Patterico's Pontifications

11/9/2009

Hasan to be Tried in Military Court

Filed under: Terrorism — DRJ @ 7:26 pm



[Guest post by DRJ]

Multiple sources report Maj. Nidal Malik Hasan will be tried in a military court. In addition, from the same Houston Chronicle link, Hasan has reportedly refused official interviews and requested an attorney. His family has hired John P. Galligan, a Texas lawyer with experience in other high-profile military court cases (reports on those cases are here and here).

In addition, ABC says the victim toll has risen to 43. The number of victims increased because some did not initially report their injuries.

— DRJ

UPDATE: Hot Air quotes an LA Times Top of the Ticket report that the DOJ may take jurisdiction if this is labeled a terrorist event.

20 Responses to “Hasan to be Tried in Military Court”

  1. Normally I would think this is appropriate (active duty officer, on a military installation, in an assault on other US soldiers), but with the current administration I find it hard to believe there isn’t a “catch”. I guess the downside of a military trial with this case is that some of what is known about the threat in our midst may stay classified, when it is exactly the klind of information the US public should know. We’ll see.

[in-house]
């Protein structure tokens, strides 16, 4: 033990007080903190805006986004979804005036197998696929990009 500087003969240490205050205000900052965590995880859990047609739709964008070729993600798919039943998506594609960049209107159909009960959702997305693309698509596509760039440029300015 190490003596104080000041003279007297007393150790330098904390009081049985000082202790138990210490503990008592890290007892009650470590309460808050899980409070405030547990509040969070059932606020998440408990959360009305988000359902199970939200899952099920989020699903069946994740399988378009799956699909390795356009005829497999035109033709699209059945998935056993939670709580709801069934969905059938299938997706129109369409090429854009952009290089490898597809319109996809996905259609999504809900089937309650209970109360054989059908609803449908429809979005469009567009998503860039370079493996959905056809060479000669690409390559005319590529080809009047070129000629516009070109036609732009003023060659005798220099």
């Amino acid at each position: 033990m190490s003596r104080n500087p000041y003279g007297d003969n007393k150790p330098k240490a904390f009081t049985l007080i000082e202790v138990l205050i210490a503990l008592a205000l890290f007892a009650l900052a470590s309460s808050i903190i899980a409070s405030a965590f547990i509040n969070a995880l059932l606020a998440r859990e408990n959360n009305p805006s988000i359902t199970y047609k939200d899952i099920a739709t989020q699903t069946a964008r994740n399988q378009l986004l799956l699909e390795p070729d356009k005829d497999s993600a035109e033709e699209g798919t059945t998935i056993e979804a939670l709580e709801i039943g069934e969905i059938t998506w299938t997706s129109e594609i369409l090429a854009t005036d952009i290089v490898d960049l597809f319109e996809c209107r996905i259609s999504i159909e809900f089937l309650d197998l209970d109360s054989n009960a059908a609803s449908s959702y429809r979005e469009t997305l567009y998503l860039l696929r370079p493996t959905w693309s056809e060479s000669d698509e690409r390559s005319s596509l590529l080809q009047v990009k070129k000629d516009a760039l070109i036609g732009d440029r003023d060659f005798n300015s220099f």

MD in Philly (3d3f72)

  2. I’ve updated the post with more on the jurisdictional issue. The reports I’ve read say the military has a poor track record at getting death penalty verdicts and that may be true, but I doubt many of those cases were like this.

    DRJ (dff2ca)

  3. I should prefer the DOJ not to be taking jurisdiction please I think. That Holder person is kind of sketch I think.

    happyfeet (f62c43)

  4. I’ll be very surprised if this is allowed to process under UCMJ. This has to be spun as a law enforcement matter and Eric Holder must be allowed to get his hands on it. Otherwise, BHO will have some splainin to do about his overall stance within the military as to actual threats and the desire for PC-infected protocols within our armed forces.

    Ed from SFV (1333b1)

  5. It is very irresponsible to engage in such reckless speculation and bigotry about this topic. You prolly shouldn’t even discuss it, given the track record of wild over-the-top speculation and racism found here.

    JD (a71690)

  6. The military has such a good record with politically touchy prosecutions.

    Mike K (addb13)

  7. I sure hope this post … doesn’t become a reason for Gleenwald to find fault with this … site.

    steve miller (81db43)